Find a Security Clearance Job!


Malawi - Foreign Relations

Malawi has bilateral trade agreements with its two major trading partners, South Africa and Zimbabwe, both of which allow duty-free entry of Malawian products into their countries. Malawi is a member of two regional trade organizations, the Common Market for Eastern and Southern Africa (COMESA), and the Southern African Development Community (SADC).

Malawi has continued the pro-Western foreign policy established by former President Hastings Banda. It maintained good diplomatic relations with principal Western countries. Malawi had good foreign relations with Taiwan and South Africa, and received foreign aid from many western nations. However, Malawi was not willing to join the proposed African sanctions of boycotting the apartheid South Africa, and this ended up in worsening the already deteriorating foreign relations. Malawi's close relations with South Africa throughout the apartheid era strained its relations with other African nations. Following the collapse of apartheid in 1994, Malawi developed, and currently maintains, diplomatic relations with all African countries.

Malawi was one of Taiwan's five African diplomatic supporters and Taiwan had been generous in both military and non-military aid, including a USD 2.5 million donation for construction of a new Parliament building in Lilongwe. Taiwan terminated its 42-year-long diplomatic relations with Malawi after the southeastern African country switched its allegiance to Beijing, the Ministry of Foreign Affairs (MOFA) announced 14 January 2008. Malawi was the fourth country to break relations with Taiwan since 2006 after Senegal, Chad and Costa Rica.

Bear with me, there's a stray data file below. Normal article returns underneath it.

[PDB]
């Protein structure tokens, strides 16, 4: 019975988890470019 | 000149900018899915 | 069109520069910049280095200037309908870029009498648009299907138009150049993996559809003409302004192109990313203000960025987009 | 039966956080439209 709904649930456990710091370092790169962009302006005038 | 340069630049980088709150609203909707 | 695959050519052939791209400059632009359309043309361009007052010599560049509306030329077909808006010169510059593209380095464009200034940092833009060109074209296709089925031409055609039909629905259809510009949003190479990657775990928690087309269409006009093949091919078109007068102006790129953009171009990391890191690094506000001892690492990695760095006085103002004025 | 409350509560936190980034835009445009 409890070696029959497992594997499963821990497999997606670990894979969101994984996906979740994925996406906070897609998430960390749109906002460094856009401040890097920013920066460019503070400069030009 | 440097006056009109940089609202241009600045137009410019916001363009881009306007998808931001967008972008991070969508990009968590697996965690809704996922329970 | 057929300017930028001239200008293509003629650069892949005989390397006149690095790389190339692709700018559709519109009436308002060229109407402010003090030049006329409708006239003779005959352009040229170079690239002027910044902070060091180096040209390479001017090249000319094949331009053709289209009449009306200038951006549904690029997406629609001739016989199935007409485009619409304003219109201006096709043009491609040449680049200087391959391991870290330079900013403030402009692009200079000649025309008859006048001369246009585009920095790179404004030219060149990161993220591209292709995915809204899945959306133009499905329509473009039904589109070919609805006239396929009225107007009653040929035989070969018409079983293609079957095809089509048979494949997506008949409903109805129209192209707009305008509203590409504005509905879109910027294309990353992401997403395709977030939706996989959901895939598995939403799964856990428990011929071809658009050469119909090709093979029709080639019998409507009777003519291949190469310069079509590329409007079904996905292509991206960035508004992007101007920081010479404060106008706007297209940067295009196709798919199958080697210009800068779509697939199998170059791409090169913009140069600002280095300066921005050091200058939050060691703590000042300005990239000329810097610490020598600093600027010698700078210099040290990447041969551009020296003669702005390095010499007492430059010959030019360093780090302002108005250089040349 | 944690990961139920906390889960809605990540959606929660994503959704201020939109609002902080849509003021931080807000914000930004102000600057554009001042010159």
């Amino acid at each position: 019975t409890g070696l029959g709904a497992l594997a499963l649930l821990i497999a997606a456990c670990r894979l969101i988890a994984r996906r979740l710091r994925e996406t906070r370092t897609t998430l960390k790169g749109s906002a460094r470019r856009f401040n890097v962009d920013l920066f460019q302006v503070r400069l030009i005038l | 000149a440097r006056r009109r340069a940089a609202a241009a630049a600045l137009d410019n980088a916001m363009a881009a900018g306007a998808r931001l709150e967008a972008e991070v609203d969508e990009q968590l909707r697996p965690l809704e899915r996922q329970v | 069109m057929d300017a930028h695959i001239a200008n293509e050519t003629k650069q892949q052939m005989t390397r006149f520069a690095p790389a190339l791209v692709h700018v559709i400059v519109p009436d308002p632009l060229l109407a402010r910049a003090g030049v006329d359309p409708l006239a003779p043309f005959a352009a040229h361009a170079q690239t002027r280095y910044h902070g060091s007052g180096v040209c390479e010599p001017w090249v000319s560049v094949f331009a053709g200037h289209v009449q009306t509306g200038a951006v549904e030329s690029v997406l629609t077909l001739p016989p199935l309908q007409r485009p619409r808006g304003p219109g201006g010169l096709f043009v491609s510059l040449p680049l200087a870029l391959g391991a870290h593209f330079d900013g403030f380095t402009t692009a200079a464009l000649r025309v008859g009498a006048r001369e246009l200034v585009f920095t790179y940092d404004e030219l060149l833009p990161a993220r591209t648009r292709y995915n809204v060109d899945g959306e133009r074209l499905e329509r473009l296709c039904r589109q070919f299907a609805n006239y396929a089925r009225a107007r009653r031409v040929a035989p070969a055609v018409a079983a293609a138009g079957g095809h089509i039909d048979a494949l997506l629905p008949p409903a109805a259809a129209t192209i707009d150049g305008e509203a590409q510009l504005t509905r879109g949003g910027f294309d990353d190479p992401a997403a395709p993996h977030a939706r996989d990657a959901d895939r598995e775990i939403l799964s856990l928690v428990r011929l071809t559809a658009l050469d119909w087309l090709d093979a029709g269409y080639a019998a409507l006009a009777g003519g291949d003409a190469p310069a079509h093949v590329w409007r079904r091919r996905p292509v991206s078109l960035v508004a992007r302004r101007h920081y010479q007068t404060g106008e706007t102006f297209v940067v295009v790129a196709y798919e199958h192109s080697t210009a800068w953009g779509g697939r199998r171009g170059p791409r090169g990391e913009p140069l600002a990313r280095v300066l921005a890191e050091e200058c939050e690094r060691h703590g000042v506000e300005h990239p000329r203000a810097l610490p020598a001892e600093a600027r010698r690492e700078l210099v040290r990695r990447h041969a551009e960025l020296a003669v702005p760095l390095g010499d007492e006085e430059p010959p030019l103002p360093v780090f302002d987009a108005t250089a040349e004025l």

African acceptance of Malawi under Banda's rule had been cautious due to his maverick style and decisions, such as maintaining diplomatic relations with South Africa, Israel, and Taiwan. President Banda judged external matters strictly on the way they affect Malawi. He was a staunch anti-communist (there was no communist diplomatic mission in Malawi; however, in 1982 Malawi gave nonresident accreditation the North Korean Ambassador to Lusaka) and was pro-Israeli. In an effort to maintan a policy of contact and dialogue with neighboring countries, President Banda took un-official stands of no aid or sanctuary for insurgent groups, although it was widely believed that covert aid reacheed the Mozambique National Resistance (RENAMO) through Malawi. Malawi continued to enjoy close ties with the United Kingdom , benefiting from aid for. social and economic development projects. In addition to being a member of the Commonwealth, Malawi was a member of the OAU, the UN, and the Southern African Development Coordinating Committee (SADCC).

Malawi and Mozambique share over 1,000 miles of border. In October 1984, the presidents of Malawi and Mozambique met for the first time resulting in the signing of numerous cooperation agreements including. one on border security. Refugees, including RENAMO and Mozambican soldiers, had crossed over into Malawi since 1984; the refugee population exceeded 600,000 by mid-1988. The issue of forced repatriation had been discussed with Mozambique, however, Mozambique was not yet prepared to resettle refugees in such large numbers. In the meantime, many refugees suffered from malnutrition and lack of clothing and water. The government of Malawi appeared to be helping in every way possible, but its basic services were simply overburdened.